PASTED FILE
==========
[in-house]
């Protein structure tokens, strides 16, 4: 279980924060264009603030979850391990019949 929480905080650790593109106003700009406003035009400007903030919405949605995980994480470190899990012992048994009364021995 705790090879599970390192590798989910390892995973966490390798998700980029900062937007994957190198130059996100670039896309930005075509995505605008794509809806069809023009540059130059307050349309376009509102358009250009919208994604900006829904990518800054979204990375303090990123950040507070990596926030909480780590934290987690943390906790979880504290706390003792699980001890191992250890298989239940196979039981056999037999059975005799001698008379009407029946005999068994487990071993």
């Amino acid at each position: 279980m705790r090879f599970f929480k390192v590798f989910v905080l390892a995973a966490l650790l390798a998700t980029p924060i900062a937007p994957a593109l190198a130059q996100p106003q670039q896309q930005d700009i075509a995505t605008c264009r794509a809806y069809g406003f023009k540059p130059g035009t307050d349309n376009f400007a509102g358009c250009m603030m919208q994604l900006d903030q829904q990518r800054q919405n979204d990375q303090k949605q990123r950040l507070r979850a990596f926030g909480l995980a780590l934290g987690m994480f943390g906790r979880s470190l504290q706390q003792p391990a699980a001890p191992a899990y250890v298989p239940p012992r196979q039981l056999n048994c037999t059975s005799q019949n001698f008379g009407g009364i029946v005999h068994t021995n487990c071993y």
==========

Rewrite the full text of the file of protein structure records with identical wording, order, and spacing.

[in-house]
């Protein structure tokens, strides 16, 4: 279980924060264009603030979850391990019949 929480905080650790593109106003700009406003035009400007903030919405949605995980994480470190899990012992048994009364021995 705790090879599970390192590798989910390892995973966490390798998700980029900062937007994957190198130059996100670039896309930005075509995505605008794509809806069809023009540059130059307050349309376009509102358009250009919208994604900006829904990518800054979204990375303090990123950040507070990596926030909480780590934290987690943390906790979880504290706390003792699980001890191992250890298989239940196979039981056999037999059975005799001698008379009407029946005999068994487990071993």
């Amino acid at each position: 279980m705790r090879f599970f929480k390192v590798f989910v905080l390892a995973a966490l650790l390798a998700t980029p924060i900062a937007p994957a593109l190198a130059q996100p106003q670039q896309q930005d700009i075509a995505t605008c264009r794509a809806y069809g406003f023009k540059p130059g035009t307050d349309n376009f400007a509102g358009c250009m603030m919208q994604l900006d903030q829904q990518r800054q919405n979204d990375q303090k949605q990123r950040l507070r979850a990596f926030g909480l995980a780590l934290g987690m994480f943390g906790r979880s470190l504290q706390q003792p391990a699980a001890p191992a899990y250890v298989p239940p012992r196979q039981l056999n048994c037999t059975s005799q019949n001698f008379g009407g009364i029946v005999h068994t021995n487990c071993y």